(…) You will have an entire week and you will be hearing from many people – from our President [of the European] Commission [Ursula von der Leyen], [President of the European] Council [Charles Michel], Commissioners, think tankers, journalists. You will discuss about how the European Union should position [itself] in this competitive and fractured world. (…) The new frontiers of diplomacy – it is a big range of issues.
You will talk about how to revitalise multilateralism at this time of power politics. You will talk about … the war in Ukraine, but … there are other security crises, which are looming. We will talk about [the] energy and climate crisis … Both things go together. (…)
We will talk about disinformation, foreign interference in our political processes, the digital revolution, the Global Gateway, gender and diversity. (…)
I want to structure my address along (two questions)
The ‘what’ questions [are]: What is happening? What is coming? What should we do?
And the ‘how’ questions [are]: How do we operate? How do we work? How do you work? How can we get more and better results? (…)
First, about the ‘what’. (…) Well, it is a world of radical uncertainty. The speed and scope of change is exceptional. We should not try to deny it. We should not try to resist it. (…) At this pace, the black swan will be the majority. It will not be white swans – all of them will be black – because one after the other, things have happened that had a very low probability of happening, nevertheless they happened, and they had a strong impact …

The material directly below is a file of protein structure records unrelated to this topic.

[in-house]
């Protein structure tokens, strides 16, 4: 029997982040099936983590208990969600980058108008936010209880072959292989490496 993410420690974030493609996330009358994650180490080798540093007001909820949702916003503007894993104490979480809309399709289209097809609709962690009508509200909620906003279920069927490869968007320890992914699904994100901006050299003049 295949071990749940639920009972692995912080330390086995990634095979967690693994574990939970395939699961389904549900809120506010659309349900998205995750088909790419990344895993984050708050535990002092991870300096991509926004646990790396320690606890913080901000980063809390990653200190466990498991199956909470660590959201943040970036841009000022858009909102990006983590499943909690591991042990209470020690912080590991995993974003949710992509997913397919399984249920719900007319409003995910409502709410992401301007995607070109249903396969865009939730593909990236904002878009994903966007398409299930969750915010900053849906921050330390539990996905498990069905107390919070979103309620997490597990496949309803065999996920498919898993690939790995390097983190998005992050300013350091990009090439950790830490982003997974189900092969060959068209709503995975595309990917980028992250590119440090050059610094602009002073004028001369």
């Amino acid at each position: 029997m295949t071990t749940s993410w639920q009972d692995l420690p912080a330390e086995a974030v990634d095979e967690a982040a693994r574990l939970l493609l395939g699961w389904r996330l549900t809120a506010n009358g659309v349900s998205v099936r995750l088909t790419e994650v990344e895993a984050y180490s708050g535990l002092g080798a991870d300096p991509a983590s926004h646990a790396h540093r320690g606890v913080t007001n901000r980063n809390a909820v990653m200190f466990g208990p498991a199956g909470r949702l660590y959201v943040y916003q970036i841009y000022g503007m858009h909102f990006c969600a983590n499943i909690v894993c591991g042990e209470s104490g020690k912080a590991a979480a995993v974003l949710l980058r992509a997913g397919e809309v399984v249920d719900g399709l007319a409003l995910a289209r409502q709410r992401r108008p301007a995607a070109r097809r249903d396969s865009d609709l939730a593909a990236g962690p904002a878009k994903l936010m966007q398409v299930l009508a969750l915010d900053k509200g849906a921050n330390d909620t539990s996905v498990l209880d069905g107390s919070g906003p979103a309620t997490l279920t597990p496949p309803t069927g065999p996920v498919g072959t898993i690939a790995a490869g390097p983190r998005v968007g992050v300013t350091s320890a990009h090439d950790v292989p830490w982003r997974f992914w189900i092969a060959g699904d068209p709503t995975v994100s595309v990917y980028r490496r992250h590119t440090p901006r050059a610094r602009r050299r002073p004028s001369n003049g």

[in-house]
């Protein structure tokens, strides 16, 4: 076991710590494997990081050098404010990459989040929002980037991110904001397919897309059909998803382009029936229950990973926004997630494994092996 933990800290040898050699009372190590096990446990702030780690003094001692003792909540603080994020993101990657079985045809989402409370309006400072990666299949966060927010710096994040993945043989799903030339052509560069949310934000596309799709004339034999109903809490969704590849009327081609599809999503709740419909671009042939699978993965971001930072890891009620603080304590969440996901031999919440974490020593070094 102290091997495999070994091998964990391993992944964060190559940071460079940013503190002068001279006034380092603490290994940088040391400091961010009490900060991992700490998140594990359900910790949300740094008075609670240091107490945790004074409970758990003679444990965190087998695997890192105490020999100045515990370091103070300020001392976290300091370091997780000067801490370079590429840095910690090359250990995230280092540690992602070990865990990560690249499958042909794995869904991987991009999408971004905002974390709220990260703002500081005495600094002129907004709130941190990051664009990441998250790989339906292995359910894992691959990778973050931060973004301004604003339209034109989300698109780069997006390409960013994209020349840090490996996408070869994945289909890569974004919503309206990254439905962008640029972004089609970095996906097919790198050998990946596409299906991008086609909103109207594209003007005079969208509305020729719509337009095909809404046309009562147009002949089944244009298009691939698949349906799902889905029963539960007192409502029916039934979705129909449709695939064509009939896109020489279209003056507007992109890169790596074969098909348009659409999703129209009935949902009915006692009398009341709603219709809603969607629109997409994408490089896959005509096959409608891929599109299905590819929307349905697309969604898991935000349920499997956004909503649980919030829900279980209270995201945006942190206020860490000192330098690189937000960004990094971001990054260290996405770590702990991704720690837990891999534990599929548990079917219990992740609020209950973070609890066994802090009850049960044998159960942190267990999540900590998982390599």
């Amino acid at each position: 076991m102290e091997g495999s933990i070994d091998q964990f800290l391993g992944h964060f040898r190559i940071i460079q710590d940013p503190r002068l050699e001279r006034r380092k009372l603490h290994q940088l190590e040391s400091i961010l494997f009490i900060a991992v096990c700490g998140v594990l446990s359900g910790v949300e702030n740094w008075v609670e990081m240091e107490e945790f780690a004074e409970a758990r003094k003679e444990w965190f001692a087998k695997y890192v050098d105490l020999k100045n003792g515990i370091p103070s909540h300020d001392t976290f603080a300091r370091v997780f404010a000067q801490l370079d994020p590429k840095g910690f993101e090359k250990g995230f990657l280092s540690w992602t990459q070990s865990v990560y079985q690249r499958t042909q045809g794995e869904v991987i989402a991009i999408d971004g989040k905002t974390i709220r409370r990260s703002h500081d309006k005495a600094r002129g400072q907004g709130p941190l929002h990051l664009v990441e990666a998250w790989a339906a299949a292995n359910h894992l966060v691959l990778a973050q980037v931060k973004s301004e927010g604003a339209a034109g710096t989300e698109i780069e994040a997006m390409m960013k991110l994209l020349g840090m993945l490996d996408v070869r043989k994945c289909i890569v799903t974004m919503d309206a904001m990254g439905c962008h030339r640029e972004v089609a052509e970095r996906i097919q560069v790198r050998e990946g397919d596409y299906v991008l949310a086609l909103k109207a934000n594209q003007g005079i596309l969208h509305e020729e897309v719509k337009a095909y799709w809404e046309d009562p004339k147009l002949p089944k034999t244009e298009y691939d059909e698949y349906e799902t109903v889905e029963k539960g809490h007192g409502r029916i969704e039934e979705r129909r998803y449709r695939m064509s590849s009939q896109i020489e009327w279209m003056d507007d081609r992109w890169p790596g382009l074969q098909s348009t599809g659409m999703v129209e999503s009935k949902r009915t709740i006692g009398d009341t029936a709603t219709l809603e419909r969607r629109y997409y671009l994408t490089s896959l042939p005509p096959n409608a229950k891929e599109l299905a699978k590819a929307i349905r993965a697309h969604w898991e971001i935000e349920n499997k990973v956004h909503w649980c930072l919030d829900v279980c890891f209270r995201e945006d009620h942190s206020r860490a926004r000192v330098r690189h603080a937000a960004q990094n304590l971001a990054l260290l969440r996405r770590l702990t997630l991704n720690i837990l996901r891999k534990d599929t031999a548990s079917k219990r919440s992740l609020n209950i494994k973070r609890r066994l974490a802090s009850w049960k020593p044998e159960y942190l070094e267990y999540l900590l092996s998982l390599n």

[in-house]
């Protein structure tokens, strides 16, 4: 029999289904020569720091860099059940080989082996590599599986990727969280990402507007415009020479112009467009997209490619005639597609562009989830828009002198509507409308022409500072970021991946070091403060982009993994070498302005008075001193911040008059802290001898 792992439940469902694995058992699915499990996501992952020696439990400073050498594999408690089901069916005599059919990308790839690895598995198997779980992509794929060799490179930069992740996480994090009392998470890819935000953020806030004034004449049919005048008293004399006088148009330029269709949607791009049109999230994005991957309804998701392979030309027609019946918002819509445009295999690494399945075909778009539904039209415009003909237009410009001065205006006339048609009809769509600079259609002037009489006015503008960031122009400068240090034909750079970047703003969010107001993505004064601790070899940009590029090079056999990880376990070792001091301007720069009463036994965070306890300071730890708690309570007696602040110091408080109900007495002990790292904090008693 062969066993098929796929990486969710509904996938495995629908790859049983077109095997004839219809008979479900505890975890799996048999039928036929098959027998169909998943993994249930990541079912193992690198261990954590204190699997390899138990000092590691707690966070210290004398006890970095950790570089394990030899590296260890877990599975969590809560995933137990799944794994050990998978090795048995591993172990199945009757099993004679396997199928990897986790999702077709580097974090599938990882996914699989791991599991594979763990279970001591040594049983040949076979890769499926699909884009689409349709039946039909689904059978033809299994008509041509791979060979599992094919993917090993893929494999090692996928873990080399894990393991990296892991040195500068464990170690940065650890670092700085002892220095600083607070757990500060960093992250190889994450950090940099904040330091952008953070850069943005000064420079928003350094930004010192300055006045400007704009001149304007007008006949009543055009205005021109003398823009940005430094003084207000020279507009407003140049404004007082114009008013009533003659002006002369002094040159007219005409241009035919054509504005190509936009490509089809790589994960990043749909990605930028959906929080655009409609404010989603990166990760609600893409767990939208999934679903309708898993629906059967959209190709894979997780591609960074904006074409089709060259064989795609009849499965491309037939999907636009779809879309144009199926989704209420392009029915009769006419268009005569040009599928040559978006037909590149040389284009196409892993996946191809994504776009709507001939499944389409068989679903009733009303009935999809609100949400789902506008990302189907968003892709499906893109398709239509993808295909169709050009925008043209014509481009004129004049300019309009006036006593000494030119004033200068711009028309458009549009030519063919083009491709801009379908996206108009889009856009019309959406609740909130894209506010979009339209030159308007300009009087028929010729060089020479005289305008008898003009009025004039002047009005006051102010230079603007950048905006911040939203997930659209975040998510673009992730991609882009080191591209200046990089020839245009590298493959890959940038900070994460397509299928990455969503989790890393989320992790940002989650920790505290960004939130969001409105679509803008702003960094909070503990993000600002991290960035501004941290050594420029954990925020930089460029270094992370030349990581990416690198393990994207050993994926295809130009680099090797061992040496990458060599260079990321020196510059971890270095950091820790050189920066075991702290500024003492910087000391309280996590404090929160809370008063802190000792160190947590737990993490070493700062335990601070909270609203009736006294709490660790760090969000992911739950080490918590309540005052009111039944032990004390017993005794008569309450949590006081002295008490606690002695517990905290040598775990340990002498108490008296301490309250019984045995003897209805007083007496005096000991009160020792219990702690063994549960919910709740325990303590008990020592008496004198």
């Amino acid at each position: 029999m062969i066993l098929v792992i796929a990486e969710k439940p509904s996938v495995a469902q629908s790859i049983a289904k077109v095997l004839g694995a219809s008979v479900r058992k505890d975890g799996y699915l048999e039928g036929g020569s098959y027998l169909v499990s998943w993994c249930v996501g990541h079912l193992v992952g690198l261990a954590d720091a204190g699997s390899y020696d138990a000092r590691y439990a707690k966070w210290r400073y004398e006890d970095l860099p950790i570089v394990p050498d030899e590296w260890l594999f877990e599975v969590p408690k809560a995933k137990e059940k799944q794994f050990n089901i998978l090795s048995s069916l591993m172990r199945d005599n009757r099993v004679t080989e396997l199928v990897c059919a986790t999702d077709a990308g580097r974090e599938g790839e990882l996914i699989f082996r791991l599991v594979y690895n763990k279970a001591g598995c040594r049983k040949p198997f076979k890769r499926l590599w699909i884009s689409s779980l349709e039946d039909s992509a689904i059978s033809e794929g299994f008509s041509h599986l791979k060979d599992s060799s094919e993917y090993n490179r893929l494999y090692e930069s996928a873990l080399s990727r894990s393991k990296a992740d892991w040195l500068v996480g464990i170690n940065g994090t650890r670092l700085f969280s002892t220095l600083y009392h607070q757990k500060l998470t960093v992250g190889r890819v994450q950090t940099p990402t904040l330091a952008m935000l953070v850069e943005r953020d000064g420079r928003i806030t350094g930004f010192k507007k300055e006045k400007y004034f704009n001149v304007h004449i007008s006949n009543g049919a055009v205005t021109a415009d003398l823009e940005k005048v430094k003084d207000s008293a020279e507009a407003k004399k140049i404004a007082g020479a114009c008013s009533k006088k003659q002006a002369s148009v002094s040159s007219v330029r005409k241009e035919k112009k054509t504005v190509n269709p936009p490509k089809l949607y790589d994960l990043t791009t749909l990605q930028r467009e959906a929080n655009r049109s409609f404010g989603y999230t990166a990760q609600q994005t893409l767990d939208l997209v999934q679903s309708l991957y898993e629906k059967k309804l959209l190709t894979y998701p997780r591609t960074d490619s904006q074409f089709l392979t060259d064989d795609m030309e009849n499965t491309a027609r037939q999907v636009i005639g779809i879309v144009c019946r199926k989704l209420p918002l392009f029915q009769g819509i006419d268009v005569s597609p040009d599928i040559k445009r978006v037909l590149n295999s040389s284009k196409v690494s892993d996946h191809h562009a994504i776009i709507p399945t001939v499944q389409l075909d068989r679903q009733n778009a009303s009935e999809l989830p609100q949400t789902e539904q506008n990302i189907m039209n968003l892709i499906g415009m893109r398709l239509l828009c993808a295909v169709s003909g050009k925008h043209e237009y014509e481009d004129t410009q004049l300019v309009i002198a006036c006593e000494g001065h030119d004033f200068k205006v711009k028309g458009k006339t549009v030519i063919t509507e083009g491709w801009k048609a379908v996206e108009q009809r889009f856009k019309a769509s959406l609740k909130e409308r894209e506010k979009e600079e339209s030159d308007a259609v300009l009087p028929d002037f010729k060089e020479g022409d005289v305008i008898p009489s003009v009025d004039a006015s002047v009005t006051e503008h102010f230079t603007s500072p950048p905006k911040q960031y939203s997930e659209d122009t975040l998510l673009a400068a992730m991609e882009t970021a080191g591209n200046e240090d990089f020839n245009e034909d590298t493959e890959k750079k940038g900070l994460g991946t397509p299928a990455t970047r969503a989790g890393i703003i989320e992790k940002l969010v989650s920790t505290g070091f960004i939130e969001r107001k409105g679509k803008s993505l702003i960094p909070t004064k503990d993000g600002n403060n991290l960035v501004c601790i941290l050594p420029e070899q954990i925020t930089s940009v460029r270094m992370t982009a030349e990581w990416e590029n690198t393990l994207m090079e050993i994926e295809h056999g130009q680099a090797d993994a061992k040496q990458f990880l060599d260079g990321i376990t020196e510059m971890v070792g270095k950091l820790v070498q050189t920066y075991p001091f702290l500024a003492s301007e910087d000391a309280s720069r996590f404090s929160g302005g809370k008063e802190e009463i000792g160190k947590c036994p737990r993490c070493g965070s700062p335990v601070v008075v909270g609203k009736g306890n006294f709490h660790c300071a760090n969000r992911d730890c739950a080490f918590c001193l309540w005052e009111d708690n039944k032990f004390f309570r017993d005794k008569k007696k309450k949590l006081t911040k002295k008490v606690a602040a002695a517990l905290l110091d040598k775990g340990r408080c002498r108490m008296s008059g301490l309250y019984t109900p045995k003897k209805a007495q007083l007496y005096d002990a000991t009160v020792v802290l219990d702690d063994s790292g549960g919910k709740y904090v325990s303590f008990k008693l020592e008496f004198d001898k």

Let me try to summarise what is happening to us. … I think that we Europeans are facing a situation in which we suffer the consequences of a process that has been lasting for years in which we have decoupled the sources of our prosperity from the sources of our security. (…)
Our prosperity has been based on cheap energy coming from Russia. Russian gas – cheap and supposedly affordable, secure, and stable. It has been proved not [to be] the case. And the access to the big China market, for exports and imports, for technological transfers, for investments, for having cheap goods. I think that the Chinese workers with their low salaries have done much better and much more to contain inflation than all the Central Banks together.
So, our prosperity was based on China and Russia – energy and market. Clearly, today, we have to find new ways for energy …(and) …we should not change one dependency for another. The best energy is the one that you produce at home. (…)
The access to China is becoming more and more difficult. The adjustment will be tough, and this will create political problems.
On the other hand, we delegated our security to the United States. While the cooperation with the Biden Administration is excellent … who knows what will happen two years from now, or even in November? (…) we need to shoulder more responsibilities ourselves. You – the United States – take care of our security. You – China and Russia – provided the basis of our prosperity. This is a world that is no longer there.
Inside our countries, there is a radical shift, and the radical right is increasing in our democracies, democratically … The radical right is increasing their grasp in European politics. (…)
So, let us look at the past few months in a little bit more detail.
Some things have happened in the past that we knew they could happen, but some of them have been a surprise.
First, how not? Ukraine. The war in Ukraine has persisted. We did not foresee how effectively Ukraine would resist. First, we did not believe that the war was coming. (…)